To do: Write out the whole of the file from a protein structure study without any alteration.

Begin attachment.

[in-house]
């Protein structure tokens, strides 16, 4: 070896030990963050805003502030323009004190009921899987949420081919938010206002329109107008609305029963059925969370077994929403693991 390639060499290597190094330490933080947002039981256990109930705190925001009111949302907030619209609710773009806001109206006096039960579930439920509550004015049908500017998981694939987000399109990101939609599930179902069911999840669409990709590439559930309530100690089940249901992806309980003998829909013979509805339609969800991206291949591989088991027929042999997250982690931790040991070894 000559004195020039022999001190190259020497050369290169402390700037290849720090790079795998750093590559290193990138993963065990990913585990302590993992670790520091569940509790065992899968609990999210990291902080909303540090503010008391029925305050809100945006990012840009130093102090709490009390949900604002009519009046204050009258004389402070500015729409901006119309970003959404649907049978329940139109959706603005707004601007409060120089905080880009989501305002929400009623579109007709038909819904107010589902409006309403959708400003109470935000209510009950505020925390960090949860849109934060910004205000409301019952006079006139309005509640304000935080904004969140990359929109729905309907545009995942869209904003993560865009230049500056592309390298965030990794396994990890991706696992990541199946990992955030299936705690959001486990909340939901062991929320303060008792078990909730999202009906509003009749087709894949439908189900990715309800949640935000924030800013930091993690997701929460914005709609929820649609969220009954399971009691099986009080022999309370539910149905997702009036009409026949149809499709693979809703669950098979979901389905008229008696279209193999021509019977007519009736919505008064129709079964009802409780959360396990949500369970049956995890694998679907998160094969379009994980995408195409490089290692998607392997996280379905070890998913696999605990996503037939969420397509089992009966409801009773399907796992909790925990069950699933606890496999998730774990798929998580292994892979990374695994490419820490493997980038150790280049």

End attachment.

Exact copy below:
[in-house]
């Protein structure tokens, strides 16, 4: 070896030990963050805003502030323009004190009921899987949420081919938010206002329109107008609305029963059925969370077994929403693991 390639060499290597190094330490933080947002039981256990109930705190925001009111949302907030619209609710773009806001109206006096039960579930439920509550004015049908500017998981694939987000399109990101939609599930179902069911999840669409990709590439559930309530100690089940249901992806309980003998829909013979509805339609969800991206291949591989088991027929042999997250982690931790040991070894 000559004195020039022999001190190259020497050369290169402390700037290849720090790079795998750093590559290193990138993963065990990913585990302590993992670790520091569940509790065992899968609990999210990291902080909303540090503010008391029925305050809100945006990012840009130093102090709490009390949900604002009519009046204050009258004389402070500015729409901006119309970003959404649907049978329940139109959706603005707004601007409060120089905080880009989501305002929400009623579109007709038909819904107010589902409006309403959708400003109470935000209510009950505020925390960090949860849109934060910004205000409301019952006079006139309005509640304000935080904004969140990359929109729905309907545009995942869209904003993560865009230049500056592309390298965030990794396994990890991706696992990541199946990992955030299936705690959001486990909340939901062991929320303060008792078990909730999202009906509003009749087709894949439908189900990715309800949640935000924030800013930091993690997701929460914005709609929820649609969220009954399971009691099986009080022999309370539910149905997702009036009409026949149809499709693979809703669950098979979901389905008229008696279209193999021509019977007519009736919505008064129709079964009802409780959360396990949500369970049956995890694998679907998160094969379009994980995408195409490089290692998607392997996280379905070890998913696999605990996503037939969420397509089992009966409801009773399907796992909790925990069950699933606890496999998730774990798929998580292994892979990374695994490419820490493997980038150790280049």